04:26 am September 14, 2023

Thanks for the replies, but I think the focus has been, partially, lost.

As I was saying, we don't always find ourselves in the position of being able to apply scrum as best as we would like. Personally, for example, I work on projects that are apparently defined as applying scrum, but in reality they are full of waterfalls and micro management.

These are projects where, although a sprint goal is estimated and the activities weighed, in an approximate manner, 100% is never reached. It's also true that since I've been inside, I think I've managed to do a good job, bringing the completion percentage to 75%. The fact is that the data is important for those who read it. If I go and report it in an internal report, for people who say they do scrum just because it's cool but in reality they don't do it, it might even be seen well.

I wonder if this data, in a CV, is something of value. Because again, everything revolves around who views this information. A stakeholder in my project could see it well, a hiring manager from another company, more accustomed to Scrum, could read about the inability to reach the objective.

03:42 pm September 14, 2023

Your original question was whether showing a % of points improvement was something that would be good for a resume.  Unfortunately, it might be because so may people have a misconception about what Story Points mean.  They believe that "burning points" actually means something.  But as the previous responders have said, they really have nothing to do with showing success. I recommend you read this article by Ron Jeffries who is said to be the inventor of Story Points.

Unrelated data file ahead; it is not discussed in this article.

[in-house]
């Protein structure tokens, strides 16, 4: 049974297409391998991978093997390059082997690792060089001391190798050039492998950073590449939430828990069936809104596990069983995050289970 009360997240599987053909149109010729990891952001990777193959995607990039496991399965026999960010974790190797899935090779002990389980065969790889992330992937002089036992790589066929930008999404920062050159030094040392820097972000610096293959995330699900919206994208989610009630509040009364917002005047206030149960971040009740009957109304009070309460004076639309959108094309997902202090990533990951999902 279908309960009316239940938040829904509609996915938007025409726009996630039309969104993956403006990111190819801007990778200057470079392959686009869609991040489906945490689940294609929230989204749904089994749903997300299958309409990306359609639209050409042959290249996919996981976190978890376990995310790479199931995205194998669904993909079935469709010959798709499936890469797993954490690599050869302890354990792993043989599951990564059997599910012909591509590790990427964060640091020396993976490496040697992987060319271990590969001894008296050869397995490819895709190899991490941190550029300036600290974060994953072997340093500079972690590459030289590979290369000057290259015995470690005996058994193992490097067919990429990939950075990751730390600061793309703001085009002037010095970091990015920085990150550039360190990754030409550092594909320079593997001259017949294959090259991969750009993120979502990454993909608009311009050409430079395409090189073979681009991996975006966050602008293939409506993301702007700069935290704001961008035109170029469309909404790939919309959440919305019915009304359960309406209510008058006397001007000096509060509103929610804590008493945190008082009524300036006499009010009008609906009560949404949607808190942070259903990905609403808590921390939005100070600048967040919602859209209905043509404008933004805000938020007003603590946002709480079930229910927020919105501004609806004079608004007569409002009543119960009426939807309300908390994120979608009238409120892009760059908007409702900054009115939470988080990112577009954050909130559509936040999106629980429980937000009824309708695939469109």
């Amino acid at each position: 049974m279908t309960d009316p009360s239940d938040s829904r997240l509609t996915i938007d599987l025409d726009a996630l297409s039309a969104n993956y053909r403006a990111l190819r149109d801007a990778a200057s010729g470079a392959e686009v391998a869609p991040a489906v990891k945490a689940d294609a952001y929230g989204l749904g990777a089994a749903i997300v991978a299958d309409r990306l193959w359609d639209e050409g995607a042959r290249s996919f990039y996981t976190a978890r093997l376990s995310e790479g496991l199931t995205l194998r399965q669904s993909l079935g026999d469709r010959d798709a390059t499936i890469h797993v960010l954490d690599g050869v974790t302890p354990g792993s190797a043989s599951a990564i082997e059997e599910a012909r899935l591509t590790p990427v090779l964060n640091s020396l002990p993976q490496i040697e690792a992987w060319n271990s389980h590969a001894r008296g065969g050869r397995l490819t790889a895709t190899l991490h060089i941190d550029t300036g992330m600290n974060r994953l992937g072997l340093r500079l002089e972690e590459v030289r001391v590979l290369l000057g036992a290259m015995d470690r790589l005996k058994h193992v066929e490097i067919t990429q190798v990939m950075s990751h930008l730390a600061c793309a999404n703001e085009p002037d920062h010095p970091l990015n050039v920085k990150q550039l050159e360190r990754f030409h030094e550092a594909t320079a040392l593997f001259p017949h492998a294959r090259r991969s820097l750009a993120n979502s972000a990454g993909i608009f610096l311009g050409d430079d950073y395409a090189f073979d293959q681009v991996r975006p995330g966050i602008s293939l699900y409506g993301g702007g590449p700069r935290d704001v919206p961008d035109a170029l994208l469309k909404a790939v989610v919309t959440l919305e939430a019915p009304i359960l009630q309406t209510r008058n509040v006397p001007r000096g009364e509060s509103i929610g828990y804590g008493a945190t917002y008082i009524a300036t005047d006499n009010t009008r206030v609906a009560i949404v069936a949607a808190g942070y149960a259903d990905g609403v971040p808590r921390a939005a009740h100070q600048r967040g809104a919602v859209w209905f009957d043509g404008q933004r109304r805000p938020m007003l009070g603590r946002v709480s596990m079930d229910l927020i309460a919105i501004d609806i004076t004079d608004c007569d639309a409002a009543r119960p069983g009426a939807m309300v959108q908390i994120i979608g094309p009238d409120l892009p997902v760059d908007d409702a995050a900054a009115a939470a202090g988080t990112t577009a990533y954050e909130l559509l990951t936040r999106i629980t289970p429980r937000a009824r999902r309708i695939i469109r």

Personally, I never mention story points to anyone outside of the team that is using them.  I do not advocate for anyone to use them but will support the use if the team wants to use them and understands their use. For anything outside of the team, I reference their ability to deliver usable increments of value to the stakeholders and their success as using feedback obtained from the stakeholders to adjust the current product to deliver upon the stakeholders next desires.